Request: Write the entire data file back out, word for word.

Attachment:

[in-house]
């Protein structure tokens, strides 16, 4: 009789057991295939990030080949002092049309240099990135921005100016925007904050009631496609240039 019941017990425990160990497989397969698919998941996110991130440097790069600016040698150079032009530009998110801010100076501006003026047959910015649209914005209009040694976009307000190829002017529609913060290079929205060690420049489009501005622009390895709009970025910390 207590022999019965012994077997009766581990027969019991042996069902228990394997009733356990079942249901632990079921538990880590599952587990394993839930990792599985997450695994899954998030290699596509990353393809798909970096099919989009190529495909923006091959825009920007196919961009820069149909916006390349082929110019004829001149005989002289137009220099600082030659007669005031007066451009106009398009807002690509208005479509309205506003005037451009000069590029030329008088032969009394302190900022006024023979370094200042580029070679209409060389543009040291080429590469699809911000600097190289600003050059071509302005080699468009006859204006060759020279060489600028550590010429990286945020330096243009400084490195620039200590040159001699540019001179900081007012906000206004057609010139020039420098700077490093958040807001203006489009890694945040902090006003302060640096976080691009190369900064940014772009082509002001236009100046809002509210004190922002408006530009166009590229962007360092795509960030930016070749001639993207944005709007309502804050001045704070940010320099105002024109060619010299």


[in-house]
């Protein structure tokens, strides 16, 4: 009789057991295939990030080949002092049309240099990135921005100016925007904050009631496609240039 019941017990425990160990497989397969698919998941996110991130440097790069600016040698150079032009530009998110801010100076501006003026047959910015649209914005209009040694976009307000190829002017529609913060290079929205060690420049489009501005622009390895709009970025910390 207590022999019965012994077997009766581990027969019991042996069902228990394997009733356990079942249901632990079921538990880590599952587990394993839930990792599985997450695994899954998030290699596509990353393809798909970096099919989009190529495909923006091959825009920007196919961009820069149909916006390349082929110019004829001149005989002289137009220099600082030659007669005031007066451009106009398009807002690509208005479509309205506003005037451009000069590029030329008088032969009394302190900022006024023979370094200042580029070679209409060389543009040291080429590469699809911000600097190289600003050059071509302005080699468009006859204006060759020279060489600028550590010429990286945020330096243009400084490195620039200590040159001699540019001179900081007012906000206004057609010139020039420098700077490093958040807001203006489009890694945040902090006003302060640096976080691009190369900064940014772009082509002001236009100046809002509210004190922002408006530009166009590229962007360092795509960030930016070749001639993207944005709007309502804050001045704070940010320099105002024109060619010299």